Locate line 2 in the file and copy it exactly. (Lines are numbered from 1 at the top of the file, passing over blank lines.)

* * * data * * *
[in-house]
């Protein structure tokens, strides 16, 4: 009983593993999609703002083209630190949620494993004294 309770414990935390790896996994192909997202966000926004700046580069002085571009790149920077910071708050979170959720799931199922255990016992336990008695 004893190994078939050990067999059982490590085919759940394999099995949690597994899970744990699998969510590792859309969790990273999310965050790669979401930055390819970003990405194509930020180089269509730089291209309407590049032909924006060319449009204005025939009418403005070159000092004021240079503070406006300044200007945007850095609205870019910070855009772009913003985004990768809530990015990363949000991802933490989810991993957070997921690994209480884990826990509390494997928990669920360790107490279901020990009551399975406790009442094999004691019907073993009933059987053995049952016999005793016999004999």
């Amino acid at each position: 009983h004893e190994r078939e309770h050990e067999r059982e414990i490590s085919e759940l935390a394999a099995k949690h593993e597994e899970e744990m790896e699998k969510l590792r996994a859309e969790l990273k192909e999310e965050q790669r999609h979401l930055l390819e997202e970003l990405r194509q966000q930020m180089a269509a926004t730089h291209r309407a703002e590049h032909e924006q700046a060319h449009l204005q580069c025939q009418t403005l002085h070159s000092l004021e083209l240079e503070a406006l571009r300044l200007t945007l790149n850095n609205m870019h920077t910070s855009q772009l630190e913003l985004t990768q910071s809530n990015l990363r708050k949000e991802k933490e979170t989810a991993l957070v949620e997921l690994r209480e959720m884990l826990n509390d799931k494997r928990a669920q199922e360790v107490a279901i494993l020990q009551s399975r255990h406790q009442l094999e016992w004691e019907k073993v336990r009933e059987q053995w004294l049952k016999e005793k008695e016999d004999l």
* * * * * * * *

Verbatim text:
């Protein structure tokens, strides 16, 4: 009983593993999609703002083209630190949620494993004294 309770414990935390790896996994192909997202966000926004700046580069002085571009790149920077910071708050979170959720799931199922255990016992336990008695 004893190994078939050990067999059982490590085919759940394999099995949690597994899970744990699998969510590792859309969790990273999310965050790669979401930055390819970003990405194509930020180089269509730089291209309407590049032909924006060319449009204005025939009418403005070159000092004021240079503070406006300044200007945007850095609205870019910070855009772009913003985004990768809530990015990363949000991802933490989810991993957070997921690994209480884990826990509390494997928990669920360790107490279901020990009551399975406790009442094999004691019907073993009933059987053995049952016999005793016999004999």